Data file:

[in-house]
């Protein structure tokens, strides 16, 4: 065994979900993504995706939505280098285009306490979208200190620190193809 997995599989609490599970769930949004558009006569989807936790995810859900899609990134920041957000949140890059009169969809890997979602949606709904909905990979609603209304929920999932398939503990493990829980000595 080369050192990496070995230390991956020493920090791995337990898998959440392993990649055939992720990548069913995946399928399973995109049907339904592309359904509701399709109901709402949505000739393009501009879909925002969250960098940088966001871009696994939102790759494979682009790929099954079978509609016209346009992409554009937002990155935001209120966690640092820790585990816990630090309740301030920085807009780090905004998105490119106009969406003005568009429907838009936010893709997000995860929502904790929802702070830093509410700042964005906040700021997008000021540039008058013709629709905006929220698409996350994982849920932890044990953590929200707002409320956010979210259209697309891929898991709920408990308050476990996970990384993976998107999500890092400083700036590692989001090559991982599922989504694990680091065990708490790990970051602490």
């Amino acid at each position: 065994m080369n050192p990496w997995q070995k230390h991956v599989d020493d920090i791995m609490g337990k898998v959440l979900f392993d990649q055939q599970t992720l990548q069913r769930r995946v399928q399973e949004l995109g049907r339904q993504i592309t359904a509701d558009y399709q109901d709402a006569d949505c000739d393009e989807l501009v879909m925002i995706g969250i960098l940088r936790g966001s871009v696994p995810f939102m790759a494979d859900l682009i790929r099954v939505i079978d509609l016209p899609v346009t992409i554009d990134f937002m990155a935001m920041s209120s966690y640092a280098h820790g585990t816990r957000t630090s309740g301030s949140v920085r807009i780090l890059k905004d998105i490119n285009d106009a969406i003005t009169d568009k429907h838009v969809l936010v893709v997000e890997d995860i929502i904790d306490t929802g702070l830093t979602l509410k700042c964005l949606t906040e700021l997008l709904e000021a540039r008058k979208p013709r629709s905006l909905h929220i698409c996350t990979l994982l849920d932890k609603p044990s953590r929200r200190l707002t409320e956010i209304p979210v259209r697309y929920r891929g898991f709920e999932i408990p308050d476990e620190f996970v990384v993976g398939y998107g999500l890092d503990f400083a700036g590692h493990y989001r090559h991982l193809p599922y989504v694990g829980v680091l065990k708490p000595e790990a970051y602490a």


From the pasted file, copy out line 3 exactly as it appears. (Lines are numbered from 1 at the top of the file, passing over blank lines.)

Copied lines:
């Amino acid at each position: 065994m080369n050192p990496w997995q070995k230390h991956v599989d020493d920090i791995m609490g337990k898998v959440l979900f392993d990649q055939q599970t992720l990548q069913r769930r995946v399928q399973e949004l995109g049907r339904q993504i592309t359904a509701d558009y399709q109901d709402a006569d949505c000739d393009e989807l501009v879909m925002i995706g969250i960098l940088r936790g966001s871009v696994p995810f939102m790759a494979d859900l682009i790929r099954v939505i079978d509609l016209p899609v346009t992409i554009d990134f937002m990155a935001m920041s209120s966690y640092a280098h820790g585990t816990r957000t630090s309740g301030s949140v920085r807009i780090l890059k905004d998105i490119n285009d106009a969406i003005t009169d568009k429907h838009v969809l936010v893709v997000e890997d995860i929502i904790d306490t929802g702070l830093t979602l509410k700042c964005l949606t906040e700021l997008l709904e000021a540039r008058k979208p013709r629709s905006l909905h929220i698409c996350t990979l994982l849920d932890k609603p044990s953590r929200r200190l707002t409320e956010i209304p979210v259209r697309y929920r891929g898991f709920e999932i408990p308050d476990e620190f996970v990384v993976g398939y998107g999500l890092d503990f400083a700036g590692h493990y989001r090559h991982l193809p599922y989504v694990g829980v680091l065990k708490p000595e790990a970051y602490a």